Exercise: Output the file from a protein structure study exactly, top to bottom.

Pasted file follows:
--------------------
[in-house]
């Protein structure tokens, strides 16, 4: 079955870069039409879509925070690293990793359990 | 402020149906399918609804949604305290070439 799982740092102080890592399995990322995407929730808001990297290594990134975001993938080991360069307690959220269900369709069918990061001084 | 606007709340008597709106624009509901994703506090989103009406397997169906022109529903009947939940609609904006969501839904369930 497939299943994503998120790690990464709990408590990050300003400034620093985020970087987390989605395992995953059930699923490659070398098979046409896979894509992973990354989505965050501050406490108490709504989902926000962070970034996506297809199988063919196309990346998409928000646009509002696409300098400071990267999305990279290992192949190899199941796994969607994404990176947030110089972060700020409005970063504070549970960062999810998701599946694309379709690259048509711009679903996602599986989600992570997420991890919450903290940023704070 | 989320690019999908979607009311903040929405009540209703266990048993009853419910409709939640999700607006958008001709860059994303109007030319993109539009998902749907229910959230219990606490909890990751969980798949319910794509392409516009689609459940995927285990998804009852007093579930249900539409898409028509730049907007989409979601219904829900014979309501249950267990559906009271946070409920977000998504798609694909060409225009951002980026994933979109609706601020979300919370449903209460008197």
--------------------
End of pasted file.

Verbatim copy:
[in-house]
């Protein structure tokens, strides 16, 4: 079955870069039409879509925070690293990793359990 | 402020149906399918609804949604305290070439 799982740092102080890592399995990322995407929730808001990297290594990134975001993938080991360069307690959220269900369709069918990061001084 | 606007709340008597709106624009509901994703506090989103009406397997169906022109529903009947939940609609904006969501839904369930 497939299943994503998120790690990464709990408590990050300003400034620093985020970087987390989605395992995953059930699923490659070398098979046409896979894509992973990354989505965050501050406490108490709504989902926000962070970034996506297809199988063919196309990346998409928000646009509002696409300098400071990267999305990279290992192949190899199941796994969607994404990176947030110089972060700020409005970063504070549970960062999810998701599946694309379709690259048509711009679903996602599986989600992570997420991890919450903290940023704070 | 989320690019999908979607009311903040929405009540209703266990048993009853419910409709939640999700607006958008001709860059994303109007030319993109539009998902749907229910959230219990606490909890990751969980798949319910794509392409516009689609459940995927285990998804009852007093579930249900539409898409028509730049907007989409979601219904829900014979309501249950267990559906009271946070409920977000998504798609694909060409225009951002980026994933979109609706601020979300919370449903209460008197």